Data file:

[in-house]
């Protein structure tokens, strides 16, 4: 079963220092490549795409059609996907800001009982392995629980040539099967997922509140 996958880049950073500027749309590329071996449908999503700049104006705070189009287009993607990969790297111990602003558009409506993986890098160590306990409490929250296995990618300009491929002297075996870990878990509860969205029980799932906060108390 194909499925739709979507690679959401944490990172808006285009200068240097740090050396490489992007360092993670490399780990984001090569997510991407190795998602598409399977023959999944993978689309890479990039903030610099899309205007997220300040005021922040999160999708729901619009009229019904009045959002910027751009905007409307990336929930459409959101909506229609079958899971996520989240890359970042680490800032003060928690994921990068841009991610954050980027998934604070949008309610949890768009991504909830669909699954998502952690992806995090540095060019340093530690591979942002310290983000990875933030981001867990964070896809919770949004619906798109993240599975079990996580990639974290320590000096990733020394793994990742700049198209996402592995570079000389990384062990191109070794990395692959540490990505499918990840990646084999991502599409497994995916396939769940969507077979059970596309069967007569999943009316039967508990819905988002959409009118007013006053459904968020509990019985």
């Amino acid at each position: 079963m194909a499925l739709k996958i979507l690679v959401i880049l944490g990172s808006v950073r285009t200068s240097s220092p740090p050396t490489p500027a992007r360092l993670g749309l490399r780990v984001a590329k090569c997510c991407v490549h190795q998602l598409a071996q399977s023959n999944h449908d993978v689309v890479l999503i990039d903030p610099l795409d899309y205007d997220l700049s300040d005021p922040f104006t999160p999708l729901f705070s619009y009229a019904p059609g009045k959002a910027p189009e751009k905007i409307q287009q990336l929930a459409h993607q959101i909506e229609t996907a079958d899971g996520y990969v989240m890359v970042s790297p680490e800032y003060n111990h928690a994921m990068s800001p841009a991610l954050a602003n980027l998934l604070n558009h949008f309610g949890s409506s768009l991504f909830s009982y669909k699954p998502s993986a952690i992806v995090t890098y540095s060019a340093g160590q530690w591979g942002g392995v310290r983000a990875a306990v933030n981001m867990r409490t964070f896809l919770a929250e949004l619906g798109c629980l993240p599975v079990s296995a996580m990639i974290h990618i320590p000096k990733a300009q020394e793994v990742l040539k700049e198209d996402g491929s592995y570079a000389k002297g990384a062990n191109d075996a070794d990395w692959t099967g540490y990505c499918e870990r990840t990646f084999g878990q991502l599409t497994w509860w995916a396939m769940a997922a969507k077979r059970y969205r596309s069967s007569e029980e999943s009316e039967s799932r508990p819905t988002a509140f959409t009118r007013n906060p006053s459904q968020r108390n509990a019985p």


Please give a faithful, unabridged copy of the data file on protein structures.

[in-house]
């Protein structure tokens, strides 16, 4: 079963220092490549795409059609996907800001009982392995629980040539099967997922509140 996958880049950073500027749309590329071996449908999503700049104006705070189009287009993607990969790297111990602003558009409506993986890098160590306990409490929250296995990618300009491929002297075996870990878990509860969205029980799932906060108390 194909499925739709979507690679959401944490990172808006285009200068240097740090050396490489992007360092993670490399780990984001090569997510991407190795998602598409399977023959999944993978689309890479990039903030610099899309205007997220300040005021922040999160999708729901619009009229019904009045959002910027751009905007409307990336929930459409959101909506229609079958899971996520989240890359970042680490800032003060928690994921990068841009991610954050980027998934604070949008309610949890768009991504909830669909699954998502952690992806995090540095060019340093530690591979942002310290983000990875933030981001867990964070896809919770949004619906798109993240599975079990996580990639974290320590000096990733020394793994990742700049198209996402592995570079000389990384062990191109070794990395692959540490990505499918990840990646084999991502599409497994995916396939769940969507077979059970596309069967007569999943009316039967508990819905988002959409009118007013006053459904968020509990019985």
């Amino acid at each position: 079963m194909a499925l739709k996958i979507l690679v959401i880049l944490g990172s808006v950073r285009t200068s240097s220092p740090p050396t490489p500027a992007r360092l993670g749309l490399r780990v984001a590329k090569c997510c991407v490549h190795q998602l598409a071996q399977s023959n999944h449908d993978v689309v890479l999503i990039d903030p610099l795409d899309y205007d997220l700049s300040d005021p922040f104006t999160p999708l729901f705070s619009y009229a019904p059609g009045k959002a910027p189009e751009k905007i409307q287009q990336l929930a459409h993607q959101i909506e229609t996907a079958d899971g996520y990969v989240m890359v970042s790297p680490e800032y003060n111990h928690a994921m990068s800001p841009a991610l954050a602003n980027l998934l604070n558009h949008f309610g949890s409506s768009l991504f909830s009982y669909k699954p998502s993986a952690i992806v995090t890098y540095s060019a340093g160590q530690w591979g942002g392995v310290r983000a990875a306990v933030n981001m867990r409490t964070f896809l919770a929250e949004l619906g798109c629980l993240p599975v079990s296995a996580m990639i974290h990618i320590p000096k990733a300009q020394e793994v990742l040539k700049e198209d996402g491929s592995y570079a000389k002297g990384a062990n191109d075996a070794d990395w692959t099967g540490y990505c499918e870990r990840t990646f084999g878990q991502l599409t497994w509860w995916a396939m769940a997922a969507k077979r059970y969205r596309s069967s007569e029980e999943s009316e039967s799932r508990p819905t988002a509140f959409t009118r007013n906060p006053s459904q968020r108390n509990a019985p």